Dr. [Brian] Ray notes that home schoolers consistently score 15 to 30 percentile points above the national average on academic achievement tests. Also, he says, they generally score better than their public school peers in the area of socialization. “development,” he notes.

    And the president of the NHERI says myths about the lack of academic and social skills of home schoolers are not the only inaccurate and unfair stereotypes being connected with the movement.

    Ray and his wife have successfully home schooled eight children, and he has also authored a book on the practice, his Worldwide Guide to Homeschooling (Broadman and Holman, 2004). The author says research shows that the demographic stereotype of home schooling as simply involving white, middle class Christian families is not completely accurate.

    “It has not always been that — in fact, some of the first people promoting something we now call home schooling were not Christians,” the home education expert says. Today, he notes, the movement in America is made up of “probably about 75 percent people who would call themselves Bible-believing Christians.”

    As for the other 25 percent, Ray says they can be described as “everything,” including “move to the country, blow up the TV, goat-farming, atheists.” In fact, he says, most of that surprising string of characteristics — except for the “atheists” part — describes his own family. Also, he notes, home education is expanding at a particularly pace among the African American and Hispanic American communities in the U.S.

    According to Ray, all those who argue that home schoolers are not ready for the “real world” need to realize that home education is the real world. And within it, he says, home school students thrive and achieve as they interact with people of all ages and backgrounds in their community.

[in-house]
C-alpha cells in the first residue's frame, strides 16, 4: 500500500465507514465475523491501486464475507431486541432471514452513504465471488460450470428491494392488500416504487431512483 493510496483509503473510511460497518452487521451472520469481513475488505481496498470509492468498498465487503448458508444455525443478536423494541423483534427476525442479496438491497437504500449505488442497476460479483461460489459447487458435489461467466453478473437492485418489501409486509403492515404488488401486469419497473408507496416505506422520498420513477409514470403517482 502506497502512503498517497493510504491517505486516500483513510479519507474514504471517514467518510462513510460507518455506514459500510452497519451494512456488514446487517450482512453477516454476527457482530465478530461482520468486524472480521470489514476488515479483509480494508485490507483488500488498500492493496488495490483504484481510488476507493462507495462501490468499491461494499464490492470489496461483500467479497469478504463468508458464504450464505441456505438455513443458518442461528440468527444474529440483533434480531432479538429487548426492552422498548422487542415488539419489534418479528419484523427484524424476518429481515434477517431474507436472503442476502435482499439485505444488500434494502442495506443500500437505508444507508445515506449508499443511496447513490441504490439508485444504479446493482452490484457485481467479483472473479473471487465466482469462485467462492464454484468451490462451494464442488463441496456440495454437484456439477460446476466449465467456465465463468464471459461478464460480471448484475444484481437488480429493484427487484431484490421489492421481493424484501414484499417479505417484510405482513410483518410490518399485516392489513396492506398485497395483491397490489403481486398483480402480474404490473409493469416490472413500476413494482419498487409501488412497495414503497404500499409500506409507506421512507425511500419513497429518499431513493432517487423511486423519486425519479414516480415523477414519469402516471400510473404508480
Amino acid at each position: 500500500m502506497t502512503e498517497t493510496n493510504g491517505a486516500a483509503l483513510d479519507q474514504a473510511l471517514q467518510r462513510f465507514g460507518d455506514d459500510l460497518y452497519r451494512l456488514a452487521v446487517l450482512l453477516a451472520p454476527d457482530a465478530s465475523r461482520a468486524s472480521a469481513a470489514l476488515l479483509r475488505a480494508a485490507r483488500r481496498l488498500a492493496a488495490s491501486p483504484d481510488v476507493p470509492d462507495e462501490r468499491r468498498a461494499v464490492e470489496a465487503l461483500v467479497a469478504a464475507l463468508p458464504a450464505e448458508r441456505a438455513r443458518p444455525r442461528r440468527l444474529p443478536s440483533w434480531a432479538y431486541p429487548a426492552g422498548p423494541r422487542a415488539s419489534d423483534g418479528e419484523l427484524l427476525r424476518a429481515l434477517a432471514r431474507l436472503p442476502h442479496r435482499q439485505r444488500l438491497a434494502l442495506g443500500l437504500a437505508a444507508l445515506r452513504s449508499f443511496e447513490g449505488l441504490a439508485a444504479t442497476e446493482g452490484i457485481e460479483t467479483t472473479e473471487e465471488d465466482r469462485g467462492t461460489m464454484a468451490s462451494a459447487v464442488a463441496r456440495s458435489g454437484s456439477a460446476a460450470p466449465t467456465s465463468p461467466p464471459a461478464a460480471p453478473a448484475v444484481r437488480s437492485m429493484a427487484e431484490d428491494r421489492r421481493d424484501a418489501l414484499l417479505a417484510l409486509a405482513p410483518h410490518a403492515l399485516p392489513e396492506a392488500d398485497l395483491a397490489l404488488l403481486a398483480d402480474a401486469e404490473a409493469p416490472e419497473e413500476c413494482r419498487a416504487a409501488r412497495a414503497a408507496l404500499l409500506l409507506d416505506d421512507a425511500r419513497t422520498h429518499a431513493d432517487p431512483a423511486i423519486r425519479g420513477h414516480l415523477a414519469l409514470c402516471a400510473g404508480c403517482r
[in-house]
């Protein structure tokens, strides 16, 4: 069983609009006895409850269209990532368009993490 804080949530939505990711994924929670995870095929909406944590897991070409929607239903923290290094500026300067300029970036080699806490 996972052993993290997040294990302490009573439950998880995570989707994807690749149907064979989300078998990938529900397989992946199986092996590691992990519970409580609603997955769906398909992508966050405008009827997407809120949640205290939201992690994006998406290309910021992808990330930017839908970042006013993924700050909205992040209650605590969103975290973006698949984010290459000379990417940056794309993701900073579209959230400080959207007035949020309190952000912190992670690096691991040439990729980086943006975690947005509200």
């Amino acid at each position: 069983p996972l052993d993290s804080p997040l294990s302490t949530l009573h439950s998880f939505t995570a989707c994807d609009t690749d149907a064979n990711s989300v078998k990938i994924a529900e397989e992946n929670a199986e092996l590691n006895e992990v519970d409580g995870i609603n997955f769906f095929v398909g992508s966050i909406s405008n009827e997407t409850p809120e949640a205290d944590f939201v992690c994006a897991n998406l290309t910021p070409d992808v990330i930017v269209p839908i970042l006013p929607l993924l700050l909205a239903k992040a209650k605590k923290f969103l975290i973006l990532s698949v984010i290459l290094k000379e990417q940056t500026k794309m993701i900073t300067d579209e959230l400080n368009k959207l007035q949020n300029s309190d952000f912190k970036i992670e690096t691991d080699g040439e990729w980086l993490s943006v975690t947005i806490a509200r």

If “Bible-believing Christians” mean fundamentalist, I’d bet Ray’s stats are out of date (if they were ever true). (via Izzy)


    Filed on at 7:32 am under by dcobranchi

    See if you can find the missing piece of this Hindustan Times article.

    A potential gas source found on the moon’s surface could hold the key to meeting future energy demands as the earth’s fossil fuels dry up in the coming decades, scientists said on Friday.

    Mineral samples from the moon contained abundant quantities of Helium 3, a variant of the gas used in lasers and refrigerators as well as to blow up balloons.

    “When compared to the earth, the moon has a tremendous amount of Helium 3,” said Lawrence Taylor, a director of the US Planetary Geosciences Institute, Department of Earth and Planetary Sciences. “When Helium 3 combines with deuterium (an isotope of hydrogen), the fusion proceeds at a very high temperature and it can produce awesome amounts of energy,” Taylor said.

    “Just 25 tonnes of helium, which can be transported on a space shuttle, is enough to provide electricity for the US for one year,” said Taylor, who is in Udaipur to attend a global conference on moon exploration.

    Helium 3 is deposited on the lunar surface by solar winds and would have to be extracted from moon soil and rocks. Some 200 million tonnes of lunar soil would produce one tonne of helium, only 10 kilos of helium are available on earth.


    Filed on November 26, 2004 at 6:50 pm under by dcobranchi

    The bird (or at least the holiday surrounding it) can be deadly.